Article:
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From Publishers Weekly
Something of a maverick in architectural circles, Vienna-based architect Krier ( Urban Space ) finds most modern buildings ugly and banal, yet he looks to Le Corbusier for guiding principles on linking form to function. Rejecting "organic" architecture inspired by Antonio Gaudi, Krier upholds principles of symmetry and geometry; eclectically, he seeks out examples of good design as he moves from a Yugoslavian fishmarket to an ancient Hindu temple. This chunky primer attempts to formulate a set of ground rules for architects and builders, yet when Krier gets to a discussion of proportions, he throws up his hands, exclaiming, "There are no rules . . . only experience can help us"; he then follows up with minutely detailed analyses of proportions in the human face, seashells, Gothic cathedrals and da Vinci's sketches of horses. Lively, very readable, combative, this delightful tome is generously illustrated with hundreds of photographs, sketches and lovingly shaded color drawings that illuminate key points.
Copyright 1988 Reed Business Information, Inc.
From Library Journal
We have come full circle. Seventy-five years ago, at the height of the academic, or Beaux Arts, period in Western architecture, books on architectural composition abounded, spreading the gospel of academic design from Paris to the hinterlands. This book, by an internationally known architect and professor at the Technical University of Vienna, harkens back to this period, parsing its approach into discrete operations and elements based on precedent. The approach is typological rather than holistic or technological, thereby throwing off the yoke of design as a species of problem solving that characterized so much colorless architecture in the mid-20th century. For architectural pedagogy as a primer on design. Peter Kaufman, Sch. of Architecture, Florida A & M Univ., Tallahassee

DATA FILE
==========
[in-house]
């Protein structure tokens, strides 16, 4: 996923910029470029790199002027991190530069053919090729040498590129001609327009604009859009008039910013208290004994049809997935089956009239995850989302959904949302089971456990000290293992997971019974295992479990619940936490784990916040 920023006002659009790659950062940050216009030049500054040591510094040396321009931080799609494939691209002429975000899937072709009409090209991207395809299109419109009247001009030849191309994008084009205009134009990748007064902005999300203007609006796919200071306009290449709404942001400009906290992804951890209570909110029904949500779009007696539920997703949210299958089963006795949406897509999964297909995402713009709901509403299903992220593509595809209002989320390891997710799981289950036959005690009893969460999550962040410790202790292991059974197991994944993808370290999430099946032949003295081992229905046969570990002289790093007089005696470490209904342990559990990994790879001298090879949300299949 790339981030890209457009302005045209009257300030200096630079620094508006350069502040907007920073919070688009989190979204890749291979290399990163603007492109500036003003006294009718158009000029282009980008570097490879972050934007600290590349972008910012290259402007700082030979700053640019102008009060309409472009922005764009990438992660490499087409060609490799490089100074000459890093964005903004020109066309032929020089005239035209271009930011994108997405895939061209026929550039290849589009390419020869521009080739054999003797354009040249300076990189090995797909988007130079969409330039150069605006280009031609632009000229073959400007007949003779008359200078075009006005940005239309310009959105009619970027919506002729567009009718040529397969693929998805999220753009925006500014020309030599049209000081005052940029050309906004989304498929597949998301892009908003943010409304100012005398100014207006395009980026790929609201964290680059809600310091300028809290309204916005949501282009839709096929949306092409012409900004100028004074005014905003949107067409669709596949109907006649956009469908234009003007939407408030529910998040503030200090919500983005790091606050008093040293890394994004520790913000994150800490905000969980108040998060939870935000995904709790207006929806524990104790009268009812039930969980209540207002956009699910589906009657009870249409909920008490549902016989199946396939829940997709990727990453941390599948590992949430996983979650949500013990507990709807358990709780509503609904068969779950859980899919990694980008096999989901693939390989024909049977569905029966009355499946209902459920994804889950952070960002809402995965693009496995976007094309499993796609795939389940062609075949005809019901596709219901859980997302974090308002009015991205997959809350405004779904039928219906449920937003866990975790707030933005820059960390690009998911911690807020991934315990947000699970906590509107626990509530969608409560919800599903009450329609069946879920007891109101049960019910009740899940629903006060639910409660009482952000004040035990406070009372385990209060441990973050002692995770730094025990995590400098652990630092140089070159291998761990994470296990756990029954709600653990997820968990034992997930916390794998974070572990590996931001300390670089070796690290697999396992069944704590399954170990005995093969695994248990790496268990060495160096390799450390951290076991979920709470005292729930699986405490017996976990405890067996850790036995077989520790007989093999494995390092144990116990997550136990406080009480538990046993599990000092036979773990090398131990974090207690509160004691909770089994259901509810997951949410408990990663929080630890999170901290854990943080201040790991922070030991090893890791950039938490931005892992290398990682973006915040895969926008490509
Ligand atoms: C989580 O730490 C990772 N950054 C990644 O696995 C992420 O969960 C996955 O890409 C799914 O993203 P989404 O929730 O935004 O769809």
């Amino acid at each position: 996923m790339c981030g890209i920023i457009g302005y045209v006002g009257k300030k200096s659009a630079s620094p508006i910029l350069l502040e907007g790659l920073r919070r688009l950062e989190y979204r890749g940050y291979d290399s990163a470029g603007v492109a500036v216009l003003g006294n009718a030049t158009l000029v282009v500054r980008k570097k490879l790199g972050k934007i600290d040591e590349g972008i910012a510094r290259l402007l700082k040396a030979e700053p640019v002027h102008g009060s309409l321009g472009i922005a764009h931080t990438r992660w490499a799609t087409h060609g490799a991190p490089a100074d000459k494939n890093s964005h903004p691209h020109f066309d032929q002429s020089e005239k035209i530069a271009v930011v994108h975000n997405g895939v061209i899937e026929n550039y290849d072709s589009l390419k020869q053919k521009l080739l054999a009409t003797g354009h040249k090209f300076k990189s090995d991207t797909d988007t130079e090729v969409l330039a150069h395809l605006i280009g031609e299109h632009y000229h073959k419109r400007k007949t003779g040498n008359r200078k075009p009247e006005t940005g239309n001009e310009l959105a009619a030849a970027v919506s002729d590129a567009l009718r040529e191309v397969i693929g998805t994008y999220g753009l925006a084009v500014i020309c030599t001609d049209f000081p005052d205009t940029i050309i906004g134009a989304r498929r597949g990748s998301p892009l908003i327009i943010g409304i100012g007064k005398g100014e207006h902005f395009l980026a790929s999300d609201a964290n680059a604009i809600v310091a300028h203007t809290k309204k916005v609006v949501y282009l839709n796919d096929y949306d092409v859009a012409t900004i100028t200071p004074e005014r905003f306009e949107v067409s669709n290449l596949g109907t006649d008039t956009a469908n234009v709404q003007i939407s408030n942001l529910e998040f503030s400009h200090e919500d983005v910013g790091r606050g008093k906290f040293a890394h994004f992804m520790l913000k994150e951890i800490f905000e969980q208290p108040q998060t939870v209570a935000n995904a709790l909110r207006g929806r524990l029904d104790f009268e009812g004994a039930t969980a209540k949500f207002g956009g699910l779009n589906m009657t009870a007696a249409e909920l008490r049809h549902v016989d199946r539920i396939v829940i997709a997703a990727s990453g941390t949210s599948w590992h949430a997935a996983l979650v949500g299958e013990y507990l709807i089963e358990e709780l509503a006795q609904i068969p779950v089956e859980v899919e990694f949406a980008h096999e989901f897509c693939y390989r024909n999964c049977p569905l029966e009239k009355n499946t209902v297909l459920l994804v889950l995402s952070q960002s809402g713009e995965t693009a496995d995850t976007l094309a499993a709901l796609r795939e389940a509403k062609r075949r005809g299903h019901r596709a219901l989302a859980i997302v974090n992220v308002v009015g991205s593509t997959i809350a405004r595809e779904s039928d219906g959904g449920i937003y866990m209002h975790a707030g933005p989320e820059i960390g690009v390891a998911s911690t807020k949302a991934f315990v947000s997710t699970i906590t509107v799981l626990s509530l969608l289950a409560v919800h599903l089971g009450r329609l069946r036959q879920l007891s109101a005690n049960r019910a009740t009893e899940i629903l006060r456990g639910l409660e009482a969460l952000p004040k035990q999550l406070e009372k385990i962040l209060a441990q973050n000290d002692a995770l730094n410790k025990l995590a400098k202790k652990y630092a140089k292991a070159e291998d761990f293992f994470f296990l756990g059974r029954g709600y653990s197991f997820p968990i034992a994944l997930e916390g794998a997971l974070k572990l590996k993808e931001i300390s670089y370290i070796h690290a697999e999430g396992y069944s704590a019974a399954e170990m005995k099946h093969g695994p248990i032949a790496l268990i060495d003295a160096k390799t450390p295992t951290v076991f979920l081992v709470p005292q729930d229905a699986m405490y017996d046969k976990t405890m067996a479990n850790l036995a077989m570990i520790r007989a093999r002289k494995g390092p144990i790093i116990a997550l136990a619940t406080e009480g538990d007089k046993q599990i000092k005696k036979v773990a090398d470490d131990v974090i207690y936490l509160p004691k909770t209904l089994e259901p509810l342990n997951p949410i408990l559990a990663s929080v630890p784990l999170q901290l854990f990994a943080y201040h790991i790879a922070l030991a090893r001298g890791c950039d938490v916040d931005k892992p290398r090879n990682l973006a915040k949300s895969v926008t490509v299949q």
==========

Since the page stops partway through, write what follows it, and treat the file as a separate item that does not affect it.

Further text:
Copyright 1989 Reed Business Information, Inc.
'It is my aim to rehabilitate an architecture that has become dishonoured and disgraced.'
Rob Krier is a unique voice in today's architectural discourse through his commitment to developing a relevant and pragmatic theory of architecture based on his own experience and observations of architectural practice and opposed to the easy, abstract theorising so common in contemporary architectural writing. Together with his brother Leon, he has perfected a form of presentation in which the potency of his thinking finds its perfect counterpoint in detailed drawings and sketches which argue his case visually through the power of example. Following the success of his widely acclaimed Urban Space, a work which looked at the problems of our cities from a historical, theoretical and practical standpoint, Krier now applies his particular, highly influential mode of didactic criticism to contemporary architecture in a continuing search for fundamental architectural truths.
Architectural Composition is both a theortetical and visual analysis which clearly illustrates the creative process which informs Krier's vision and praxis. The culmination of a lifetime's thought and experience by one of Europe's most important architectural theorists, it is without doubt a major achievement and will become a standard work of reference for both students and practising architects.
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